Erin Fanning, division manager at Bridgeton Landfill in Missouri, is committed to environmental compliance as well as community outreach and education. Each year, she hosts an average of 200 students and teachers for landfill tours and offers presentations at local schools.
“Erin is deeply committed to her work, and strives for excellence in all that she does,” says Jim Teter, director of projects for Republic Services.
When she joined Republic’s Forward Landfill team, she worked on a project near the local airport involving a falconry-based bird abatement program to keep seagulls away from the landfill for aviation safety and environmental health purposes.
“Bird challenges are a reality at landfills around the country, and implementing bird abatement and falconry services are vital,” says Teter. “In an effort to support the program as efficiently and effectively as possible, Erin became a general falconer and joined the falconry community to properly evaluate and assess the best approach to bird abetment.”
Waste360 recently spoke with the Waste360 40 Under 40 award recipient about how she’s leveraged her background in biology and how she and a team of engineers, technicians and contractors ensure that Bridgeton Landfill remains in a managed and sustainable state.
Waste360: How did you get involved with the industry?
Erin Fanning: While I was wrapping up my master’s degree in biology in 2009, I had my first job in my career with Hurst and Associates, doing groundwater sampling at landfills. Then, I started doing nature and extent investigation with them, operating and maintaining the mediation systems.
A few years later, I joined Republic Services and moved out to Minocqua, Calif., to work as an environmental manager for an active landfill. I also managed three closed landfills at that point. Then, I moved back to the Midwest and joined Bridgeton Landfill as an environmental manager before I took it over in June 2016.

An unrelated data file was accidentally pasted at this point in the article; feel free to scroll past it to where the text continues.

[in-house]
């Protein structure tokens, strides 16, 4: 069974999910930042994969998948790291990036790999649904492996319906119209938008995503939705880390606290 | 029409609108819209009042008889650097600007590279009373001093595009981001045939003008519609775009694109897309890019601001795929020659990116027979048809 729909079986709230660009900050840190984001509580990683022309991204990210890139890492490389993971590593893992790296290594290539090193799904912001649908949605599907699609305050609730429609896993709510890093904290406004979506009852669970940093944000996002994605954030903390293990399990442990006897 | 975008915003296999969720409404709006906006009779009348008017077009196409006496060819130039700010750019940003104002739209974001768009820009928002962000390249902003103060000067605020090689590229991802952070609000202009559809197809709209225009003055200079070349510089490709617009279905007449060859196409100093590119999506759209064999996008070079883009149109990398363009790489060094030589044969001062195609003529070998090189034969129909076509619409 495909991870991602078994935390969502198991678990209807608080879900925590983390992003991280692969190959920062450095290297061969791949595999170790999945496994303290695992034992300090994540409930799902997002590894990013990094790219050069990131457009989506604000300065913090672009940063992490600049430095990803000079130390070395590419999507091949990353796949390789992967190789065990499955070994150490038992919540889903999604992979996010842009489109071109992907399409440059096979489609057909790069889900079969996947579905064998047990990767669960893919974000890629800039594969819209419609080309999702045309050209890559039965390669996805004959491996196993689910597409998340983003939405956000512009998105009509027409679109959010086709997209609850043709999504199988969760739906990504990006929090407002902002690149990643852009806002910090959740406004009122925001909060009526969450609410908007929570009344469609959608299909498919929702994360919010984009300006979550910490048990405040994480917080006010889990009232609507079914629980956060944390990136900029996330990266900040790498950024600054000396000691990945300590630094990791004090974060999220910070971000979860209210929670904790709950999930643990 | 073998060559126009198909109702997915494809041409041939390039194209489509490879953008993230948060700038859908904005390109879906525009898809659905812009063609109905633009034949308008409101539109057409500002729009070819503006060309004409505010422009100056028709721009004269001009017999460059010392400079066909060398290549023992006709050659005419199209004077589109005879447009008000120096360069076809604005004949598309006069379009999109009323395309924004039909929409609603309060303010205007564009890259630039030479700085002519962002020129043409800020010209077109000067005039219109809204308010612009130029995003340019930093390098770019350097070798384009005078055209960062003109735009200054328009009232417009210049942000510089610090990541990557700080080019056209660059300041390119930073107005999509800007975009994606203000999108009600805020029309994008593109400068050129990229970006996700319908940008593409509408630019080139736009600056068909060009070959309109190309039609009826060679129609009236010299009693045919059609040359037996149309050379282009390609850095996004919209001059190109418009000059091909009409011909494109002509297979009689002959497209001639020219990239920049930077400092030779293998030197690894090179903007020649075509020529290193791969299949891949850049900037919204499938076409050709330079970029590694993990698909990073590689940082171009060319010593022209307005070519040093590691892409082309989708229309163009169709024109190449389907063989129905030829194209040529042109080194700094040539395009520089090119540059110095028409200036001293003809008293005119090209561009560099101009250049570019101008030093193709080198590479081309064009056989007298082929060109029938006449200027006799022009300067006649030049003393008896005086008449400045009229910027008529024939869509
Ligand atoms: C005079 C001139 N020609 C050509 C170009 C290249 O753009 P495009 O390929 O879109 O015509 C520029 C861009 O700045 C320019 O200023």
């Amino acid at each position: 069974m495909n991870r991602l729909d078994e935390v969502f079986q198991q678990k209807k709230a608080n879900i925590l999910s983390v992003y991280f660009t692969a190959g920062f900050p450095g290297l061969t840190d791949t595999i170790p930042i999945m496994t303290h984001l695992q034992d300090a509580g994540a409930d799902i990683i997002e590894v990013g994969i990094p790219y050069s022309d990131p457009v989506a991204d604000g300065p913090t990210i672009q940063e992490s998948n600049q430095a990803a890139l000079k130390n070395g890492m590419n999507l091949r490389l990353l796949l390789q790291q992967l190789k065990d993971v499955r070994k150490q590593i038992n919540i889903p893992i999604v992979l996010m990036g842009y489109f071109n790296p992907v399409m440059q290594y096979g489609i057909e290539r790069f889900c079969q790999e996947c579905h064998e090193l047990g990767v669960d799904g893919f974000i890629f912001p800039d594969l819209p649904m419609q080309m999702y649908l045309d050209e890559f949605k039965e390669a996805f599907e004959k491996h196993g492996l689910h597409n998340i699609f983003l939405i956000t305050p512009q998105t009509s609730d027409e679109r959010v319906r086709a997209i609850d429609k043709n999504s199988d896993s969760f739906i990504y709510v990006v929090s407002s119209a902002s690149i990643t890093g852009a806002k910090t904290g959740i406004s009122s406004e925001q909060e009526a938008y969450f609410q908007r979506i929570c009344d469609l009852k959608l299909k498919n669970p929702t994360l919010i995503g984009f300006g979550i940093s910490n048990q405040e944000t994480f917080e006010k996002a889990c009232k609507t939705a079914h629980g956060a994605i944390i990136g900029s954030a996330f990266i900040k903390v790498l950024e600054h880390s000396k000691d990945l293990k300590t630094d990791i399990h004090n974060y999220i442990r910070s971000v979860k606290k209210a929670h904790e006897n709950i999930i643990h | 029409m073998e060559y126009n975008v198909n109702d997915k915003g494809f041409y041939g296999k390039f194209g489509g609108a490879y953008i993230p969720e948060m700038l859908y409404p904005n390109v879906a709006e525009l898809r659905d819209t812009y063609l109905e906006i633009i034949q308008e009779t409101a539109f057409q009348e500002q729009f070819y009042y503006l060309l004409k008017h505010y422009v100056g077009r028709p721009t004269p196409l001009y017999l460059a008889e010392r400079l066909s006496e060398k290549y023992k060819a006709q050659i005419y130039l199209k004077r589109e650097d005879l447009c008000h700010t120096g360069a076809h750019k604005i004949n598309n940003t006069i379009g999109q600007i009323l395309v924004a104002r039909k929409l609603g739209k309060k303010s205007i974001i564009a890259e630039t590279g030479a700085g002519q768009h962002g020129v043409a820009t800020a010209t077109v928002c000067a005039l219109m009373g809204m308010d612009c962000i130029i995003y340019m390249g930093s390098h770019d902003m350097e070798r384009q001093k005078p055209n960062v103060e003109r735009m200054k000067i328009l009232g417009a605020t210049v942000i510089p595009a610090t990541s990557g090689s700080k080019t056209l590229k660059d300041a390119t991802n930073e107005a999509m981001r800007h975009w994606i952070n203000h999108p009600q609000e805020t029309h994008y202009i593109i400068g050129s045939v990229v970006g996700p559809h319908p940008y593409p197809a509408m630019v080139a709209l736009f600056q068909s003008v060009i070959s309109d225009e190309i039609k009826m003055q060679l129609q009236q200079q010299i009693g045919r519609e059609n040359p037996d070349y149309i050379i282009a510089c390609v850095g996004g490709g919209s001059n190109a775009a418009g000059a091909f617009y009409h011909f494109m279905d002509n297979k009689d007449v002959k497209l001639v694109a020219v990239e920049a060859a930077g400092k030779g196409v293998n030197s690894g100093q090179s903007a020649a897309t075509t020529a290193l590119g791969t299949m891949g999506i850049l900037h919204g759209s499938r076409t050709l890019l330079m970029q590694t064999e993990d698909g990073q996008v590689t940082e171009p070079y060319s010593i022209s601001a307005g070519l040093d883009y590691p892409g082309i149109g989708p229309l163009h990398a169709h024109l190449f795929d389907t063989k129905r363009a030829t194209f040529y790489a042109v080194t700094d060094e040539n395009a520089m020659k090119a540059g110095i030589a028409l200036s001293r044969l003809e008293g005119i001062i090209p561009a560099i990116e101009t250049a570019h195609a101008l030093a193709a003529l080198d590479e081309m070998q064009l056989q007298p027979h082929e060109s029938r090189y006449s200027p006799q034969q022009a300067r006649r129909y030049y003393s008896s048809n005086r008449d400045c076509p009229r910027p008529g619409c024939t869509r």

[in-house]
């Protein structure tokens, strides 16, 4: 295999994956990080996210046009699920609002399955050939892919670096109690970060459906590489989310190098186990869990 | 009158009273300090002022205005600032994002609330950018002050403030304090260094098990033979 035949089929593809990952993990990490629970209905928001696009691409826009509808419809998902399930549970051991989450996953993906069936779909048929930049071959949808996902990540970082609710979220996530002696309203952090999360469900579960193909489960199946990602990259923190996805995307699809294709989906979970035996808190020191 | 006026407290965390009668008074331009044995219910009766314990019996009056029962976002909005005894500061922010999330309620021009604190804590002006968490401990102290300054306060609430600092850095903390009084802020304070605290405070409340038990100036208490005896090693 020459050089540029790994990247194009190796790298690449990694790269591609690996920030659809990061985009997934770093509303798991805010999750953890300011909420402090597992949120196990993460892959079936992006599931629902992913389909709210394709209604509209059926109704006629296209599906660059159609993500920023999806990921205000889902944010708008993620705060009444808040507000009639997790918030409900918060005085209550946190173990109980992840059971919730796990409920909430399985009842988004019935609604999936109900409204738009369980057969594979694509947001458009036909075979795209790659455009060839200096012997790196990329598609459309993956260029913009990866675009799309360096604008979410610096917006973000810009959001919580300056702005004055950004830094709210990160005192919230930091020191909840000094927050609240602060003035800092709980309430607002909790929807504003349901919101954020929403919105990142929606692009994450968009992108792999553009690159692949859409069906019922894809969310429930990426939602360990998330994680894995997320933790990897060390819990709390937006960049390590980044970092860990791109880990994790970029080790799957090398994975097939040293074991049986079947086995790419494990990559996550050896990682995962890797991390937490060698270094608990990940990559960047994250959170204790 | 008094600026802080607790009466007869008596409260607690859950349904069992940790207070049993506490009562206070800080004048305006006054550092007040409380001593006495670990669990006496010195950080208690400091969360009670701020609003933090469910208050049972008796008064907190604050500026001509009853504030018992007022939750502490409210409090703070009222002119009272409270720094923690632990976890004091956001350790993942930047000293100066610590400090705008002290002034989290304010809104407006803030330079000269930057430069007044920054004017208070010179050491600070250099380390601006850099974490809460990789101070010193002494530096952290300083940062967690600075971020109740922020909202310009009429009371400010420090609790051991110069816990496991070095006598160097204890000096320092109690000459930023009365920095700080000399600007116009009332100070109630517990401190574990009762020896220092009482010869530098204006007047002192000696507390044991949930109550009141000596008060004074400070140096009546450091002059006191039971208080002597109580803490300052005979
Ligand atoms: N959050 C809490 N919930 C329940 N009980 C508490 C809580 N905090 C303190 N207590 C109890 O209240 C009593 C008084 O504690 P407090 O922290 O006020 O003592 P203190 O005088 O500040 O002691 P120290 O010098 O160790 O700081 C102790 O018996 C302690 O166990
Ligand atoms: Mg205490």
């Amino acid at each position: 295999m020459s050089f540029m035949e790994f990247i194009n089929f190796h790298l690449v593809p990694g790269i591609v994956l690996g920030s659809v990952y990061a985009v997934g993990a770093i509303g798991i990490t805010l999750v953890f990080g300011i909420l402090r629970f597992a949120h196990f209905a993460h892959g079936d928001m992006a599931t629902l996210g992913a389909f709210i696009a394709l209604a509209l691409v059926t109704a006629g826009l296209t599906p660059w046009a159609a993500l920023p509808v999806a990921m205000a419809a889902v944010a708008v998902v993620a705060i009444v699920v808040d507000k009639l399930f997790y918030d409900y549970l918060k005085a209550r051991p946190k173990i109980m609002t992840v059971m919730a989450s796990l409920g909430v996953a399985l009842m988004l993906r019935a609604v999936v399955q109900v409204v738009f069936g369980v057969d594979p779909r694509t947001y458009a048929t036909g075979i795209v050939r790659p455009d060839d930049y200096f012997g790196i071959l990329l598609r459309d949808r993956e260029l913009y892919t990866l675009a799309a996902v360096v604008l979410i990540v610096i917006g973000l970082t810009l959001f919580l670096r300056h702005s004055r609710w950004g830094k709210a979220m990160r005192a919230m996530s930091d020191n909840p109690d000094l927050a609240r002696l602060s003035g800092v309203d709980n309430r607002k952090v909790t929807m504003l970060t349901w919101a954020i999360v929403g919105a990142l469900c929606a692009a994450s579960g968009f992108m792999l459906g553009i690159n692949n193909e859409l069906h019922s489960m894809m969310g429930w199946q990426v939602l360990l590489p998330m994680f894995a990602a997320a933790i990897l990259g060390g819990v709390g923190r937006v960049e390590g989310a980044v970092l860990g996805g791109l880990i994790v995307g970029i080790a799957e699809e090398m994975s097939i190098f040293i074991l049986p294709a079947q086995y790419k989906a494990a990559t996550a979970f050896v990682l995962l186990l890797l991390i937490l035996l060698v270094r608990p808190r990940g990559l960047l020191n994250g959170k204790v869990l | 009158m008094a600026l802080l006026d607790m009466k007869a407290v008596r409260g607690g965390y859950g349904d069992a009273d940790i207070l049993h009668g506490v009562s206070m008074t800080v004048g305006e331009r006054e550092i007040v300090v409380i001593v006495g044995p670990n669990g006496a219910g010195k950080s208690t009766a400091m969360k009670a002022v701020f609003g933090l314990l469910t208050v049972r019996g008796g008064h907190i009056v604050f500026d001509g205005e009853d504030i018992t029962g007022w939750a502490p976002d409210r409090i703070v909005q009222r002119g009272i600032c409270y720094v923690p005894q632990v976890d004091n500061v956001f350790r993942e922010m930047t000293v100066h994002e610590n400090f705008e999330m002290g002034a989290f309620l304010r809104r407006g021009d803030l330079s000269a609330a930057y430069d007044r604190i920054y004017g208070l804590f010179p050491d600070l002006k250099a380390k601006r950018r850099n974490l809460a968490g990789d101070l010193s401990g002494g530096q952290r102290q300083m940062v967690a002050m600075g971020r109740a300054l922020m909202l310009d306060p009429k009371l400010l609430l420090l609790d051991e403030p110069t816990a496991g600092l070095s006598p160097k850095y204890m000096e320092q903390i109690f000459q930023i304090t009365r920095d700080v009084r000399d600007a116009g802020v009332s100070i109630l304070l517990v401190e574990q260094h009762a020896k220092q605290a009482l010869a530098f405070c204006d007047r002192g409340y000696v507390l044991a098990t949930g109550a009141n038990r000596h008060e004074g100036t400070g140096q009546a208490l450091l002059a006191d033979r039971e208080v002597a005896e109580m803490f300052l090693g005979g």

Waste360: Can you describe your current role as division manager at Bridgeton Landfill?
Erin Fanning: I oversee the entire facility, work with regulators and manage my environmental team and the operations team. It’s basically a reaction site, so there are significant challenges that come with managing at this type of landfill, such as the surveying we do to monitor settlement, the heat extractions system and a great deal of landfill gas monitoring.
Waste360: Have you been involved with any innovations at the landfill?
Erin Fanning: Our heat extraction barrier is a first-of-its-kind, patented system. It pulls thermal energy out of the waste after a closed loop system, where we send it down to a cooling tower and just recirculate fluid. That runs right across the neck of our landfill, creating a thermal barrier between our south quarry and our north quarry.
Waste360: I understand you also do a lot of community outreach. What initiatives are you involved in?
Erin Fanning: We do a large number of tours at Bridgeton Landfill. We'll also go out to schools and present there, but we have anywhere from middle school to college students and other community members come out to the facility. We give them a presentation generalized on science and technology, or we can really deep dive into the reactions or into solid waste and recycling.
For STEM teachers, we'll set up work stations where we break out into groups and deep dive into landfill gas or falconry-based abatement to give them a more in-depth view of certain components of what we do.
Waste360: What's the reaction of students and educators who visit the landfill?
Erin Fanning: Bridgeton has received a lot of media coverage over various points in our history, and people’s perceptions are completely different then their perceptions when they leave. We can do a lot of education and demonstration at Bridgeton as one of the most monitored sites in the nation.
Waste360: What keeps you motivated?
Erin Fanning: I'm an environmentalist, and you wouldn't necessarily see my counterparts working in this industry. But I think that industry strongly benefits from people who are still trying to make smart financial decisions but also really targeting compliance. My boss here doesn’t say, “Thou shall stick to your budget.” He says, “Do the right thing every day.” My mom also raised my family to make a difference in the world. I feel like I have a real opportunity to do both at Bridgeton. We're not just cogs here. The work that we do really manifests in a true benefit for the environment and the community, even within a challenging set of conditions.